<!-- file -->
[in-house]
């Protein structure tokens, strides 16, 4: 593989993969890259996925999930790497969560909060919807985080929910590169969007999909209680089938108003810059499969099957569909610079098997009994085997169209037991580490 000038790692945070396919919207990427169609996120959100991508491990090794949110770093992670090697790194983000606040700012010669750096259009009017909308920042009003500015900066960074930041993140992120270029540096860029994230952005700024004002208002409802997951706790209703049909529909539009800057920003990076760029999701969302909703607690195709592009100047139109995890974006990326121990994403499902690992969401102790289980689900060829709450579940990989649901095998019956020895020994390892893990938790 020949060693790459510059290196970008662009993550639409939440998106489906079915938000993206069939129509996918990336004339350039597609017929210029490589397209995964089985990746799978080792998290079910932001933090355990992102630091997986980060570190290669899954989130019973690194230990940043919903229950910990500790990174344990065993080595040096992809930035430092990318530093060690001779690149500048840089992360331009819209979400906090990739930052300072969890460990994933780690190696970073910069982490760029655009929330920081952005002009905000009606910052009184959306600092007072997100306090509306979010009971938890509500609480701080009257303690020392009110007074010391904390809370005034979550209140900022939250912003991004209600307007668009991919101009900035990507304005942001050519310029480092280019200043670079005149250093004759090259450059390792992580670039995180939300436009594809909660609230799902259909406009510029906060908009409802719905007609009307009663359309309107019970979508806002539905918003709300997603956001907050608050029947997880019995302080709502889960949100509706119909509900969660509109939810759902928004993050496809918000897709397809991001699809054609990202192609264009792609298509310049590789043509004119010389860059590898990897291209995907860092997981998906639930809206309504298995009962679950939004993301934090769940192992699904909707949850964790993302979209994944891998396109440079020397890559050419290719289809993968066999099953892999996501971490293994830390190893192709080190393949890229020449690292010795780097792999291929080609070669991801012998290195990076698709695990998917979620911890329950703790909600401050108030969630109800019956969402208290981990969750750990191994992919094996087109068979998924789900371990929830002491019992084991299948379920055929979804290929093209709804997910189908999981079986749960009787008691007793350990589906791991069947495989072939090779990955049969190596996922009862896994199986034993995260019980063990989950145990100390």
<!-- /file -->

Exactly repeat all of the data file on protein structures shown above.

[in-house]
């Protein structure tokens, strides 16, 4: 593989993969890259996925999930790497969560909060919807985080929910590169969007999909209680089938108003810059499969099957569909610079098997009994085997169209037991580490 000038790692945070396919919207990427169609996120959100991508491990090794949110770093992670090697790194983000606040700012010669750096259009009017909308920042009003500015900066960074930041993140992120270029540096860029994230952005700024004002208002409802997951706790209703049909529909539009800057920003990076760029999701969302909703607690195709592009100047139109995890974006990326121990994403499902690992969401102790289980689900060829709450579940990989649901095998019956020895020994390892893990938790 020949060693790459510059290196970008662009993550639409939440998106489906079915938000993206069939129509996918990336004339350039597609017929210029490589397209995964089985990746799978080792998290079910932001933090355990992102630091997986980060570190290669899954989130019973690194230990940043919903229950910990500790990174344990065993080595040096992809930035430092990318530093060690001779690149500048840089992360331009819209979400906090990739930052300072969890460990994933780690190696970073910069982490760029655009929330920081952005002009905000009606910052009184959306600092007072997100306090509306979010009971938890509500609480701080009257303690020392009110007074010391904390809370005034979550209140900022939250912003991004209600307007668009991919101009900035990507304005942001050519310029480092280019200043670079005149250093004759090259450059390792992580670039995180939300436009594809909660609230799902259909406009510029906060908009409802719905007609009307009663359309309107019970979508806002539905918003709300997603956001907050608050029947997880019995302080709502889960949100509706119909509900969660509109939810759902928004993050496809918000897709397809991001699809054609990202192609264009792609298509310049590789043509004119010389860059590898990897291209995907860092997981998906639930809206309504298995009962679950939004993301934090769940192992699904909707949850964790993302979209994944891998396109440079020397890559050419290719289809993968066999099953892999996501971490293994830390190893192709080190393949890229020449690292010795780097792999291929080609070669991801012998290195990076698709695990998917979620911890329950703790909600401050108030969630109800019956969402208290981990969750750990191994992919094996087109068979998924789900371990929830002491019992084991299948379920055929979804290929093209709804997910189908999981079986749960009787008691007793350990589906791991069947495989072939090779990955049969190596996922009862896994199986034993995260019980063990989950145990100390």